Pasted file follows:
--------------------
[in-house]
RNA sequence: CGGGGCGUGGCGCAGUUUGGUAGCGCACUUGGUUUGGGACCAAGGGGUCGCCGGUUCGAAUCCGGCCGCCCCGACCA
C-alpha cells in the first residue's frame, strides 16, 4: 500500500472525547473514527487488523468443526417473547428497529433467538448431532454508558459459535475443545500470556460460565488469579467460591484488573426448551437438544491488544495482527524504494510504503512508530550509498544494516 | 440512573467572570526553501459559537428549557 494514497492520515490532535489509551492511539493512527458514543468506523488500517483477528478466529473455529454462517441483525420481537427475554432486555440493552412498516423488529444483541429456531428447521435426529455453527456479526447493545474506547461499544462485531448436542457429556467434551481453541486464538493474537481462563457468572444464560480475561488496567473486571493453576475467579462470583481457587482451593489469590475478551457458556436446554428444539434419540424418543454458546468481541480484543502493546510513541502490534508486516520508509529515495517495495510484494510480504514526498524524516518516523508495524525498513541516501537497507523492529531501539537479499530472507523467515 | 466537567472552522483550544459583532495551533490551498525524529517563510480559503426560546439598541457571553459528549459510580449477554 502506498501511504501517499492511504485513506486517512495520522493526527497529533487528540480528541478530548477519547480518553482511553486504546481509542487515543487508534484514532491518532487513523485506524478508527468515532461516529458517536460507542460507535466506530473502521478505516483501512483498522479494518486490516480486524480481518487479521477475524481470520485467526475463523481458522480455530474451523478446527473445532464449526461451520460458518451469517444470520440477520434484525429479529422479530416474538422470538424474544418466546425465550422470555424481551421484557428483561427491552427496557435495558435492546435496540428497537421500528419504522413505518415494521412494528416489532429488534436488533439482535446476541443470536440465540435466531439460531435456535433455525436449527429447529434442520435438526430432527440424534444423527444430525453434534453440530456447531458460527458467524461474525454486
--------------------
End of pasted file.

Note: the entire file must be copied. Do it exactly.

[in-house]
RNA sequence: CGGGGCGUGGCGCAGUUUGGUAGCGCACUUGGUUUGGGACCAAGGGGUCGCCGGUUCGAAUCCGGCCGCCCCGACCA
C-alpha cells in the first residue's frame, strides 16, 4: 500500500472525547473514527487488523468443526417473547428497529433467538448431532454508558459459535475443545500470556460460565488469579467460591484488573426448551437438544491488544495482527524504494510504503512508530550509498544494516 | 440512573467572570526553501459559537428549557 494514497492520515490532535489509551492511539493512527458514543468506523488500517483477528478466529473455529454462517441483525420481537427475554432486555440493552412498516423488529444483541429456531428447521435426529455453527456479526447493545474506547461499544462485531448436542457429556467434551481453541486464538493474537481462563457468572444464560480475561488496567473486571493453576475467579462470583481457587482451593489469590475478551457458556436446554428444539434419540424418543454458546468481541480484543502493546510513541502490534508486516520508509529515495517495495510484494510480504514526498524524516518516523508495524525498513541516501537497507523492529531501539537479499530472507523467515 | 466537567472552522483550544459583532495551533490551498525524529517563510480559503426560546439598541457571553459528549459510580449477554 502506498501511504501517499492511504485513506486517512495520522493526527497529533487528540480528541478530548477519547480518553482511553486504546481509542487515543487508534484514532491518532487513523485506524478508527468515532461516529458517536460507542460507535466506530473502521478505516483501512483498522479494518486490516480486524480481518487479521477475524481470520485467526475463523481458522480455530474451523478446527473445532464449526461451520460458518451469517444470520440477520434484525429479529422479530416474538422470538424474544418466546425465550422470555424481551421484557428483561427491552427496557435495558435492546435496540428497537421500528419504522413505518415494521412494528416489532429488534436488533439482535446476541443470536440465540435466531439460531435456535433455525436449527429447529434442520435438526430432527440424534444423527444430525453434534453440530456447531458460527458467524461474525454486